Is taking this course online a good idea?
I don’t think that attending the Train the Trainer course through Zoom represents a major issue. Our tutors used this platform in an effective manner, and I really enjoyed the activities we were asked to do in breakout rooms.

However, it was quite disappointing to see that the materials weren’t adapted to the online environment at all. We simply received the handouts that are used on in-class courses as PDF files. Some trainees actually printed them out, which of course meant that they couldn’t share their notes on the screen. The handouts are full of useful information, but working with them wasn’t a user-friendly experience. I believe that the materials should have been shared as Word documents or made editable by using a tool such as PDFescape.

That was my only criticism of the course; I found the content very useful for my professional development, but I think that persisting with the PDF file format wasn’t a step in the right direction. I don’t know how exactly other course providers share the materials, so I recommend that you ask them about that during the application process.

Six talks worth watching

Professional development is often associated with attending conferences. In my experience, you can usually tell within the first five minutes if the talk or workshop is going to be any good. The positive effect of moving such events online is that you don’t need to worry about being spotted while trying to sneak away from a lecture that you find excruciatingly boring. To be fair to the speakers, it’s impossible to please everyone when you are talking to a group of teachers with varied experience, qualifications, interests, etc.

Fortunately, there are recordings of some useful education-related talks available on YouTube. I have already mentioned a couple of them on this blog, so I thought it would be a good idea to select a few more videos, write a short summary of each of them, and point out some moments I found humorous. If you’d like to recommend any other talks, let me know in the comments section.

Scott Thornbury: What’s the latest method?
You know that you can always rely on Scott Thornbury to deliver an engaging talk because he is an experienced presenter and skilled public speaker. This talk is an entertaining overview of teaching methods used throughout the years. There are plenty of references to literature and hilarious examples from obscure books for students. I think this talk serves as a pretty good argument against strictly adhering to a magic method that promises amazing results. The talk ends when some guy tentatively walks onto the stage to tell Thornbury that he has run out of time, which shows that issues with timing don’t affect only Delta Module Two candidates.

Stephen Krashen: The power of reading
Everyone remembers Stephen Krashen for his hypotheses related to second language acquisition. He later became involved in educational policy activism, and one of his priorities is improving access to books. In this talk that focuses on the benefits of reading, Krashen refers to relevant research and provides pretty convincing arguments for free voluntary reading. He states that reading influences more aspects of life than just academic results. The talk also includes a Bill Cosby reference, which is something that most likely wouldn’t happen these days.

Russ Mayne: A guide to pseudoscience in ELT
I wonder what strange contraption was used to record this talk because the video definitely doesn’t look like something made in 2014. Anyway, I highly recommend that you ignore the poor audio and image quality and watch this gem of a talk. It has everything you’d want from a guide on myths on ELT. Russ Mayne mentions horoscopes, refers to Sagan’s Baloney Detection Kit, and provides a helpful slide with names of major organisations and authors who are complicit in spreading nonsense. Brilliant stuff!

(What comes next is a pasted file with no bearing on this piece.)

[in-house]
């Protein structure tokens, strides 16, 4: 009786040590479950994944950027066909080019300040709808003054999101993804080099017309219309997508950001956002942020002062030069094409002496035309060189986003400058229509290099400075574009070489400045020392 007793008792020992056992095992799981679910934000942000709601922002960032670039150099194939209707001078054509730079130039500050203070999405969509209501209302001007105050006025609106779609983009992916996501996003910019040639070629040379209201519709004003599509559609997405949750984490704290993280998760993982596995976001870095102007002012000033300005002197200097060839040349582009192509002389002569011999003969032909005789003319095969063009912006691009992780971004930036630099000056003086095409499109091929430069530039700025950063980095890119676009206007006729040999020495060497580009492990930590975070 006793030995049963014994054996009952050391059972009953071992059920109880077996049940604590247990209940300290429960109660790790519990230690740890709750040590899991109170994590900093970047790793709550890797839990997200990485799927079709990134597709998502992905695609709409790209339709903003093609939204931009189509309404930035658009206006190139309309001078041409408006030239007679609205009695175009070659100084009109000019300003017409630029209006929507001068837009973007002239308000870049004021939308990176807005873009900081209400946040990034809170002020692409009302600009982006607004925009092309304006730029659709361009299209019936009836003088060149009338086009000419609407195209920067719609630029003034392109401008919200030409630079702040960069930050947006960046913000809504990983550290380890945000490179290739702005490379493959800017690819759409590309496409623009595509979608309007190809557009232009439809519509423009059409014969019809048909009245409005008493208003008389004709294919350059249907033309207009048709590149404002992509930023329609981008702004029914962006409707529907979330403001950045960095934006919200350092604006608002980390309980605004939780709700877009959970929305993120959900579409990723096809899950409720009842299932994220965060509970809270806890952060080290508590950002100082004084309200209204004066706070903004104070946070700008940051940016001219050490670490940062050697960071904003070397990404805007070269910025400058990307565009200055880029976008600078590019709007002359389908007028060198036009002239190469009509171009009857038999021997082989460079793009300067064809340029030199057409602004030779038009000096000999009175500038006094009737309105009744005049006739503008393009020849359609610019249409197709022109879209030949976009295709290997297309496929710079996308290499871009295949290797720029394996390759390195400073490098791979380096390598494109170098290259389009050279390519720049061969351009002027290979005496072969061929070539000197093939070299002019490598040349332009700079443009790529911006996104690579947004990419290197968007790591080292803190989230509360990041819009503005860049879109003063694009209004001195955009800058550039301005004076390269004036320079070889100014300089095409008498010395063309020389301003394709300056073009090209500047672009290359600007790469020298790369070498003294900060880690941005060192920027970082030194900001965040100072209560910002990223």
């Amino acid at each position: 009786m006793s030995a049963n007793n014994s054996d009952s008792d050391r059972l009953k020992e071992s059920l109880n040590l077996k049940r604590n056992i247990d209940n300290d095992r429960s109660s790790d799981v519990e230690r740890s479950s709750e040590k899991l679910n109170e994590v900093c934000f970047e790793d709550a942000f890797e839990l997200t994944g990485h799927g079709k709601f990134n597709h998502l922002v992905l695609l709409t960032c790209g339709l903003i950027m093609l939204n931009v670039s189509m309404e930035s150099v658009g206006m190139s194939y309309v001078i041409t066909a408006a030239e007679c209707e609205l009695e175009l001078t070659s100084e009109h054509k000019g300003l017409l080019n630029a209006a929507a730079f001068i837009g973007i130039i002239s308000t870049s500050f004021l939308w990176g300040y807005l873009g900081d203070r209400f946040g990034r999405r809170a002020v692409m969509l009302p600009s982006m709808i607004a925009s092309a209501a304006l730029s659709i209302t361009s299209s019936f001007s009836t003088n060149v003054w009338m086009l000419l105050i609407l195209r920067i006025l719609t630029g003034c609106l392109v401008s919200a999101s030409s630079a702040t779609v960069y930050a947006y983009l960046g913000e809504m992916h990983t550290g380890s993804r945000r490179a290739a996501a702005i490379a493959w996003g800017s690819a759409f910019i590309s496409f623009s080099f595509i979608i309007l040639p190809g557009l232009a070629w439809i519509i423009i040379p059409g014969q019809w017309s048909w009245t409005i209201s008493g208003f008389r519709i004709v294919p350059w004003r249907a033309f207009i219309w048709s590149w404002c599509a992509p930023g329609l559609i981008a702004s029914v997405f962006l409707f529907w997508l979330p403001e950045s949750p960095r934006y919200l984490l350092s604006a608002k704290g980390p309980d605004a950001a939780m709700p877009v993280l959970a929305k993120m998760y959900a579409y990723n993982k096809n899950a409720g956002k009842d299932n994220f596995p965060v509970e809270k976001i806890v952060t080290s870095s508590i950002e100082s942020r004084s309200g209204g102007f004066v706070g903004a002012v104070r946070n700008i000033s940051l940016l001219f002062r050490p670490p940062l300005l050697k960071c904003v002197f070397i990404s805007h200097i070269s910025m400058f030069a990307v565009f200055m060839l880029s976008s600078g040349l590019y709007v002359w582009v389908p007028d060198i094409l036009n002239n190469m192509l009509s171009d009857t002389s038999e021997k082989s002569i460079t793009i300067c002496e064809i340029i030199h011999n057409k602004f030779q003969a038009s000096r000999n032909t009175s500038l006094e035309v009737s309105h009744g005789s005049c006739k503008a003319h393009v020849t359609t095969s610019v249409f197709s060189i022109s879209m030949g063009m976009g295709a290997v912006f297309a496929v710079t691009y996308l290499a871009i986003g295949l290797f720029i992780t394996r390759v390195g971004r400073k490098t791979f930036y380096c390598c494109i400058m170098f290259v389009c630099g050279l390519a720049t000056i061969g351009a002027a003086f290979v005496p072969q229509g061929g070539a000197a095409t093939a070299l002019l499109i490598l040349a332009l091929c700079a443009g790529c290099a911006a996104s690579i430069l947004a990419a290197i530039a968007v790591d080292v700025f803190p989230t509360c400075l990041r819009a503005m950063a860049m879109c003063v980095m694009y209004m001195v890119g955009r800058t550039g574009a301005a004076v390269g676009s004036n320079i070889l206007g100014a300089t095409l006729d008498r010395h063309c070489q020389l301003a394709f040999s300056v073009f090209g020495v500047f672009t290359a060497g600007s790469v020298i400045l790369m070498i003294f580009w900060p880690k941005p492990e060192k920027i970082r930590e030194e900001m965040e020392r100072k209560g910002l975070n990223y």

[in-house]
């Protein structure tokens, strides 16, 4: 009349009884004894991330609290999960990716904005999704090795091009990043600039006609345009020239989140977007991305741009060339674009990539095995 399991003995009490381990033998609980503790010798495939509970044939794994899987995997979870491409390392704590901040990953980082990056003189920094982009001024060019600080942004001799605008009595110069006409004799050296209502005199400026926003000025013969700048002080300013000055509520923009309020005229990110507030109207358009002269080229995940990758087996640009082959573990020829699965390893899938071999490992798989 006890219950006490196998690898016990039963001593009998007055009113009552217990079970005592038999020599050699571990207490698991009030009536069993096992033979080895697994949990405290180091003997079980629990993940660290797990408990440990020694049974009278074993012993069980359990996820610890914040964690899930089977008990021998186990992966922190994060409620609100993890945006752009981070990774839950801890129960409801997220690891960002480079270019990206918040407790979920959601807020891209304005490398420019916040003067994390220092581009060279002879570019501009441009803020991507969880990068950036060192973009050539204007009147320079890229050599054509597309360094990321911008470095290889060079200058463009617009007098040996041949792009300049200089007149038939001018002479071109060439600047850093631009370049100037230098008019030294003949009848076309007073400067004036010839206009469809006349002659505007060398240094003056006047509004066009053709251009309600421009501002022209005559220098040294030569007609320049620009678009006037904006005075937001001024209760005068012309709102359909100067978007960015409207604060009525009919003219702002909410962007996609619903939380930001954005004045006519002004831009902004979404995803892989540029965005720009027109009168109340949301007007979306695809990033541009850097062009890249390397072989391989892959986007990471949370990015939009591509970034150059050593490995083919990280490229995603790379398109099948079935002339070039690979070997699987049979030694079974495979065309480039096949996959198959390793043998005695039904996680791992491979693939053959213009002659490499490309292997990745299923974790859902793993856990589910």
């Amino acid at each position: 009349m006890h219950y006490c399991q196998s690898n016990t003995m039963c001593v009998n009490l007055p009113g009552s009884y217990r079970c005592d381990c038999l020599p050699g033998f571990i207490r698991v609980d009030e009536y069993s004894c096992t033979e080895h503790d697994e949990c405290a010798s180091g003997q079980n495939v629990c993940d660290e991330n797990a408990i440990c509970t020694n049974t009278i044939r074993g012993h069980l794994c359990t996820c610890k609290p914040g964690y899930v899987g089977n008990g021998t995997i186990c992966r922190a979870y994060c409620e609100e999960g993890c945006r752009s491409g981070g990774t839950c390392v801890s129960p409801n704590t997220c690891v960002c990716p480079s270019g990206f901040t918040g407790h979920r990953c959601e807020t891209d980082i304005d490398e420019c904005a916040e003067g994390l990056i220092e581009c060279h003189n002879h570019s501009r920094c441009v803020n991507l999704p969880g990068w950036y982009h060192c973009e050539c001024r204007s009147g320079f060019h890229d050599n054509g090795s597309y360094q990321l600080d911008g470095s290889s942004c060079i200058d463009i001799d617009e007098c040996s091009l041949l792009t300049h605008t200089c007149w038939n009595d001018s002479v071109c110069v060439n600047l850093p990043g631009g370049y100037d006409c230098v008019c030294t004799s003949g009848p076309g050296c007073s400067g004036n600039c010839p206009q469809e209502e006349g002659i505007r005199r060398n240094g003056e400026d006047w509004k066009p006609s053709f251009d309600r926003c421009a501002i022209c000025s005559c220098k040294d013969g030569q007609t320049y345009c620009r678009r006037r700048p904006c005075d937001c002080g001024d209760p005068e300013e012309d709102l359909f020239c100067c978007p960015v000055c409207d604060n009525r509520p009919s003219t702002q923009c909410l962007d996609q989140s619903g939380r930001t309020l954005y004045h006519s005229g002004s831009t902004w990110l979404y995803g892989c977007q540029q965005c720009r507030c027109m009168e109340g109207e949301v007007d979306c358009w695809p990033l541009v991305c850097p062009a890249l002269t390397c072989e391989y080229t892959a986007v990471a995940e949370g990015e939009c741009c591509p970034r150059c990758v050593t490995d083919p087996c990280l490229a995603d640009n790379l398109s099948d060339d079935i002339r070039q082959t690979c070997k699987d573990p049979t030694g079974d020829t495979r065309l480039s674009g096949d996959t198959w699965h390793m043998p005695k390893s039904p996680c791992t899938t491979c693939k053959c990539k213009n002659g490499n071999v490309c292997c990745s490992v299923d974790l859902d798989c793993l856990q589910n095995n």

If Karl Pilkington’s superhero idea ever gets made into a movie, I will personally contact film studios with a pitch for a spin-off. Imagine that: He’s just a normal guy who doesn’t need a special costume. When he hears someone somewhere in the world promoting the use of learning styles and multiple intelligences in the classroom, he flies in and…

Philip Kerr: The return of translation
This is a very useful webinar for teachers who work in places that ban using L1 in the classroom. Philip Kerr makes it clear that we should be more open-minded when it comes to using translation because our students can actually benefit from it. I like the fact that he shows practical examples of translation activities that you can use in your teaching practice. If you watch the whole video, you will be rewarded with a funny swear word and the speaker’s heartfelt Christmas wishes. Nice one!

Rod Ellis: Using tasks in language teaching
This webinar will provide you with basic tenets related to using tasks in the classroom, including focus on form. It was nice to see Rod Ellis confirm that TBLT can be used in the online environment because the theory of language learning isn’t affected by the fact that you’re talking to your students through Zoom. There is nothing revolutionary in the webinar, but it’s good to hear everything straight from Rod Ellis’ mouth. By the way, that body part features quite prominently in the top right corner of the video because Cambridge University Press forgot to include the upper half of the speaker’s face in the recording.

Luke Meddings: 3-2-1: A classroom for everyone
One of the main proponents of Dogme gave this thought-provoking talk on the approach twelve years after its creation. Luke Meddings makes some interesting comments about this alternative to coursebook-driven teaching. He briefly mentions learning styles and multiple intelligences. I guess Russ Mayne wasn’t in the audience that day because I didn’t hear any audible groans in the recording. To his credit, Meddings says that we should try to build a community and include a variety of task types rather than pay attention to those theories.